KILLING OUTDOOR MAGAZINES – SAVING A PHOENIX


Give It To Me Straight: Historically successful companies don’t normally die at the hands of overhead, marketing, or even operations. While each can damage a well-insulated company the true cyanide in the coffee normally rests in revenue stream addiction. Any company, but particularly older ones, become attached to historically successful revenue models and as a result tend to overlook how these models are the very anchor slowly sinking the ship.

Rather than addressing the core problem, company leadership often double down on old revenue models, like when Kmart and Sears merged in 2005. Other examples could be selling more of the same ad space, attending more of the same trade shows, or running previously successful marketing campaigns but with a bigger ad spend. Many magazines, for example, provide media buyers with online advertising assets as a “value add” (free)  when they buy enough print advertising – talk about confusing activity with results. If you want to throw a glitch in the matrix tell your print salesmen you want to buy all digital advertising and expect to get print ads as “value add”.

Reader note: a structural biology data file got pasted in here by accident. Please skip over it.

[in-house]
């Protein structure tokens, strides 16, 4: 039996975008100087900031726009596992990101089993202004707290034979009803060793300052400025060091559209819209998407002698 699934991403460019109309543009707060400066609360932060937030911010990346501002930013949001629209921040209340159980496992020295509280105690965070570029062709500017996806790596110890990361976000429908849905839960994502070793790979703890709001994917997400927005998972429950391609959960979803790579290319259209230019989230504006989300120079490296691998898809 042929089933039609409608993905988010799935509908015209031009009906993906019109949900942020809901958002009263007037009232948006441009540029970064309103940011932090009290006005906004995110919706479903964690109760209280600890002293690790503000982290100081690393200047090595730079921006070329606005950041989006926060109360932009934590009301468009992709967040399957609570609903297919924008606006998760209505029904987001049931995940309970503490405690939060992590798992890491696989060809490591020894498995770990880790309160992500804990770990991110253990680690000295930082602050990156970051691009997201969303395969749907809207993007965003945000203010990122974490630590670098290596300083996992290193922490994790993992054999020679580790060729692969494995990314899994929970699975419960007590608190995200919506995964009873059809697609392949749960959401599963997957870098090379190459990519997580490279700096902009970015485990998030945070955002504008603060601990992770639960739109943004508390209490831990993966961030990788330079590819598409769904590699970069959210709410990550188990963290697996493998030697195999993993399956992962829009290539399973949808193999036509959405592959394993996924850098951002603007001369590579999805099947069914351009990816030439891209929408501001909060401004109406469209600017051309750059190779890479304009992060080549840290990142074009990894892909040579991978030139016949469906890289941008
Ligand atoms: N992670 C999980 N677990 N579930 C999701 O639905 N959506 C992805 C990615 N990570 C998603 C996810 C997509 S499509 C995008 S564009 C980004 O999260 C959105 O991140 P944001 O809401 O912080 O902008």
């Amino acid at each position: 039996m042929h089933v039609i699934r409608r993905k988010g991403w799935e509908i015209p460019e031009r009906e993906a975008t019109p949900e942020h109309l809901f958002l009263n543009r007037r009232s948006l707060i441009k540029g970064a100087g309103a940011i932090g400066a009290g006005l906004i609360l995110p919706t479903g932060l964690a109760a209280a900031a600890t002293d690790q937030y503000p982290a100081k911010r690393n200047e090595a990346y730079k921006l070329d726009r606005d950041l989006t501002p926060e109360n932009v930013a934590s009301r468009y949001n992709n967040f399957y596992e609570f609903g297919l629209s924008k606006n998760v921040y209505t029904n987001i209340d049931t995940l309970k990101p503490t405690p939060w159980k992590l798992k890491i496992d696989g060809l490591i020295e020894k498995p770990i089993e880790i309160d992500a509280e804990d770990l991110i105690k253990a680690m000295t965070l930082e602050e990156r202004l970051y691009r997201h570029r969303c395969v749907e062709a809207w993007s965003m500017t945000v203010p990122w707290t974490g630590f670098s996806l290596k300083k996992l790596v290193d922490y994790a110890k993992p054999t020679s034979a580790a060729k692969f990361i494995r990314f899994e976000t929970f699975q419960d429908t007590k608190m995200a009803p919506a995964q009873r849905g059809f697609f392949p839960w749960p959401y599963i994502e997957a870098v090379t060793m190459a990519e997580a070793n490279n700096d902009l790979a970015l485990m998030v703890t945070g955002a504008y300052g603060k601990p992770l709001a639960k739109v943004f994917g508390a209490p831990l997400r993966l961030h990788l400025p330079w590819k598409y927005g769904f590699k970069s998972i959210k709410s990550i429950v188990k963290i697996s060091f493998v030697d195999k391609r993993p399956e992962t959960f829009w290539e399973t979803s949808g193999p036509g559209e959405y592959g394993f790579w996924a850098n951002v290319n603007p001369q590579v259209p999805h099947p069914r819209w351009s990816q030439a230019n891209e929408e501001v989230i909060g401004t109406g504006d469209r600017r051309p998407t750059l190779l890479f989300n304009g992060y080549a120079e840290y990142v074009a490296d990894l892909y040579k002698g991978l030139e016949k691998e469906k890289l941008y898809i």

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KILLING OUTDOOR TV – THE MASTER PLAN


Give It To Me Straight: Often the most painful experience a business will face is when they neglect to spot an opportunity to pivot for success or to prevent failure. Critics always wonder how such smart well-paid people could make such mistakes, like when Blockbuster turned down a cheap opportunity to purchase Netflix and instead built more stores.

As a business strategist, I’ve come to realize two simple truths. First, when executives look upward from their company silo they only see the weather that’s directly above. Second, it’s only during the rough periods that companies ask the question “why”. Why is our business model working, or why would our model fail? In this Lab we will take a deep look at the business model of outdoor (hunting & fishing) TV and how maybe the networks should have asked “why” sooner.

Heads up, the following scenario of a producer buying time from a TV network is going to sting for some of you…

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